Researchers taught modern college students ancient stone-knapping skills for a recent study. Their findings suggest that early Stone Age slaughtering tools evolved alongside humans’ ability to communicate and teach.
Two and a half million years ago, our hominin ancestors in the African savanna crafted rocks into shards that could slice apart a dead gazelle, zebra, or other game animal.
Over the next 700,000 years, this butchering technology spread throughout the continent and, it turns out, came to be a major evolutionary force, according to new research.
Reported in the journal Nature Communications, the study looks at gene-culture co-evolution in the context of prehistoric Oldowan tools, the oldest-known cutting devices.
It suggests communication among our earliest ancestors may be more complex than previously thought, with teaching and perhaps even a primitive proto-language occurring some 1.8 million years ago.
“Our findings suggest that stone tools weren’t just a product of human evolution, but actually drove it as well, creating the evolutionary advantage necessary for the development of modern human communication and teaching,” says Thomas Morgan, lead author of the study and a postdoctoral researcher in psychology at University of California, Berkeley.
“Our data show this process was ongoing two and a half million years ago, which allows us to consider a very drawn-out and gradual evolution of the modern human capacity for language and suggests simple ‘proto-languages’ might be older than we previously thought,” Morgan adds.
Morgan and University of Liverpool archaeologist Natalie Uomini arrived at their conclusions by conducting a series of experiments in teaching contemporary humans the art of “Oldowan stone-knapping,” in which butchering “flakes” are created by hammering a hard rock against certain volcanic or glassy rocks, like basalt or flint.
Oldowan stone-knapping dates back to the Lower Paleolithic period in eastern Africa, and remained largely unchanged for 700,000 years until more sophisticated Acheulean hand-axes and cleavers, which marked the next generation of stone tool technology, came on the scene.
It was practiced by some of our earliest ancestors, such as Homo habilis and the even older Australopithecus garhi, who walked on two legs, but whose facial features and brain size were closer to those of apes.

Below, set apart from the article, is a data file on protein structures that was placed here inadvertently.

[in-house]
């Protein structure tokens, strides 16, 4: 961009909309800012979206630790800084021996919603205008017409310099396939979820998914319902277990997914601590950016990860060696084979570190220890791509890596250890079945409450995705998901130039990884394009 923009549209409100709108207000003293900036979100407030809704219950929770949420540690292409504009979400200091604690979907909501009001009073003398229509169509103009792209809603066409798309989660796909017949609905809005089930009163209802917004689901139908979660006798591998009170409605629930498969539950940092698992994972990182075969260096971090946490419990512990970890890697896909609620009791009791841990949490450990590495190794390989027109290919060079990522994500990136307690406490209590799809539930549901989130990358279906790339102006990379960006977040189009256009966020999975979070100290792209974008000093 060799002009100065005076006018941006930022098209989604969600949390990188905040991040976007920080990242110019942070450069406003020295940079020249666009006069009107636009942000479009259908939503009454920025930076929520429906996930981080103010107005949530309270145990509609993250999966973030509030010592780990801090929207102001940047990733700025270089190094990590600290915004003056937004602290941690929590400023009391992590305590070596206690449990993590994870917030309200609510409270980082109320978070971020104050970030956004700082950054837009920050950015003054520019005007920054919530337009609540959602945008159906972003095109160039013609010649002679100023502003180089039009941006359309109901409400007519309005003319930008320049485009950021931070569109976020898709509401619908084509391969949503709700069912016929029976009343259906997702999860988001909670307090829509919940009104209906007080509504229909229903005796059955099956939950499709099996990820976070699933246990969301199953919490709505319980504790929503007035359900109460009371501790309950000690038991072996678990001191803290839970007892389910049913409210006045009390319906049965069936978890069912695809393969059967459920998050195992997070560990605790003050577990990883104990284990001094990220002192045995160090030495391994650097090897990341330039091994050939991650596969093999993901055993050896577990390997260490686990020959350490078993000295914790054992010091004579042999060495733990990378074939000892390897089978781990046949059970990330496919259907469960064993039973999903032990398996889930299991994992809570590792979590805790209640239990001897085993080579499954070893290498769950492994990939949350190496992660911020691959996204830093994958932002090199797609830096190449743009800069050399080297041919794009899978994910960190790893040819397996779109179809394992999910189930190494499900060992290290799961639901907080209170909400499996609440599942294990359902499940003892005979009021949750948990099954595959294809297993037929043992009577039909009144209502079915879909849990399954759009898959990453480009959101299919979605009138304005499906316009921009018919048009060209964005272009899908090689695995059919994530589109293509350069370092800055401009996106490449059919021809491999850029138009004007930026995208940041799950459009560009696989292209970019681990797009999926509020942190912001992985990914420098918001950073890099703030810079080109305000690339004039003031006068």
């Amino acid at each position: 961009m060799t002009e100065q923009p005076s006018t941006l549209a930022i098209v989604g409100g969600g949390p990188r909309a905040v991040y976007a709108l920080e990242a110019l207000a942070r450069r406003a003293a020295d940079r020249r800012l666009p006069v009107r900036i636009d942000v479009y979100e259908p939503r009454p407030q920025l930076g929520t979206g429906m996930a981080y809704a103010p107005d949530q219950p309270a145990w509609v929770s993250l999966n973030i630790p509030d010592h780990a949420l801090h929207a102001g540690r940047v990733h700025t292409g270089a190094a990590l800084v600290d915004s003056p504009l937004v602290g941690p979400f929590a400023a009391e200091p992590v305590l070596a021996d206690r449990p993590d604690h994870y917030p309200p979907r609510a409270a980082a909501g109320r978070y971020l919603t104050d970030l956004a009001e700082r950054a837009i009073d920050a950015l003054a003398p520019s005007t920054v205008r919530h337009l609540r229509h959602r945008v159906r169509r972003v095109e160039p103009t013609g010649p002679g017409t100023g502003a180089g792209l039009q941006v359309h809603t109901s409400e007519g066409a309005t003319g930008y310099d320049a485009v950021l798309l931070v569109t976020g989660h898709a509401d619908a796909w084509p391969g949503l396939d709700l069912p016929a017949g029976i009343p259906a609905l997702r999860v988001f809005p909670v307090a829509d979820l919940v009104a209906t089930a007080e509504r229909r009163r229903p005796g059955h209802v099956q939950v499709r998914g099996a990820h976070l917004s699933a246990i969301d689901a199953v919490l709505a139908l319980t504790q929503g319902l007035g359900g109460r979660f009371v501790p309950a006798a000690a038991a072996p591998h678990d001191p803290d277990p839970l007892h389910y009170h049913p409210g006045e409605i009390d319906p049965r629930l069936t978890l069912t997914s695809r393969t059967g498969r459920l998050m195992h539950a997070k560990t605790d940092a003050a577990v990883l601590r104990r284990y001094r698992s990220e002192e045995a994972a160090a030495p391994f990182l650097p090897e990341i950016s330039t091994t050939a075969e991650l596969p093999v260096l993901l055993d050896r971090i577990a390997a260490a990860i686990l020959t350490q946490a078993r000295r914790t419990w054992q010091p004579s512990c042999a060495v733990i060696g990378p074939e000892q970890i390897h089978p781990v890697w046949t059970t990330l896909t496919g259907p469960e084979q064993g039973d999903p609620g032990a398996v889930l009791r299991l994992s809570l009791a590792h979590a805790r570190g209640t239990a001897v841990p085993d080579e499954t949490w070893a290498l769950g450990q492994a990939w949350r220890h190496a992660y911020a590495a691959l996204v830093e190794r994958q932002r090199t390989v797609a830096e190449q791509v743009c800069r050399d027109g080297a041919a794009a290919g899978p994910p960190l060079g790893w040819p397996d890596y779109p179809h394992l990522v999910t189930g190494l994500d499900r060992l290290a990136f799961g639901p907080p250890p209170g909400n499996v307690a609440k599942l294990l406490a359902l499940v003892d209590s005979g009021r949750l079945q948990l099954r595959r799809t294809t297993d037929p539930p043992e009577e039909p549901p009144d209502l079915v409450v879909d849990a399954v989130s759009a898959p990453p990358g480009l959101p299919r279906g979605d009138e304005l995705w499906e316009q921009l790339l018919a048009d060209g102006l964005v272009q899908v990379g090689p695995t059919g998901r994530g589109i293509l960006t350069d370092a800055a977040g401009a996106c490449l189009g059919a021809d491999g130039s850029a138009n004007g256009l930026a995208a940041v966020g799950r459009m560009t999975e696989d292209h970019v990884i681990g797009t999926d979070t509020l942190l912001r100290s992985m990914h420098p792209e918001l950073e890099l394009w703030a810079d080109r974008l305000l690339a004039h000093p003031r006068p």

Talking improves teaching
In testing five different ways to convey Oldowan stone-knapping skills to more than 180 college students, the researchers found the demonstration that used spoken communication—versus imitation, non-verbal presentations, or gestures—yielded the highest volume and quality of flakes in the least amount of time and with the least waste.
To measure the rate of transmission of the ancient butchery technology, and establish whether more complex communication such as language would get the best results, study volunteers were divided into five- or 10-member “learning chains.”
The head of the chain received a knapping demonstration, the raw materials, and five minutes to try their hand at it. That person then showed it to the next person in the chain, who in turn showed the next person, and so on. Their competence picked up significantly with verbal instruction.
“If someone is trying to learn a skill that has lots of subtlety to it, it helps to engage with a teacher and have them correct you,” Morgan says. “You learn so much faster when someone is telling you what to do.”
Better communication, better tools?
As for what the results mean for the Oldowan hominins: “They were probably not talking,” Morgan says. “These tools are the only tools they made for 700,000 years. So if people had language, they would have learned faster and developed newer technologies more rapidly.”
The seeds of language, teaching, and learning were planted due to the demand for Oldowan tools, the study suggests, and at some point hominins got better at communicating, hence the advent of Acheulean hand-axes and cleavers some 1.7 million years ago.
“To sustain Acheulean technology, there must have been some kind of teaching, and maybe even a kind of language, going on, even just a simple proto-language using sounds or gestures for ‘yes’ or ‘no,’ or ‘here’ or ‘there,'” Morgan says.
The data suggest that when the Oldowan stone-tool industry started, it was most likely not being taught, but communication methods to teach it were developed later.
“At some point they reached a threshold level of communication that allowed Acheulean hand axes to start being taught and spread around successfully and that almost certainly involved some sort of teaching and proto-type language,” Morgan says.
Coauthors and researchers contributed from the University of St. Andrews in Scotland, University College London, and McGill University in Canada.
Source: UC Berkeley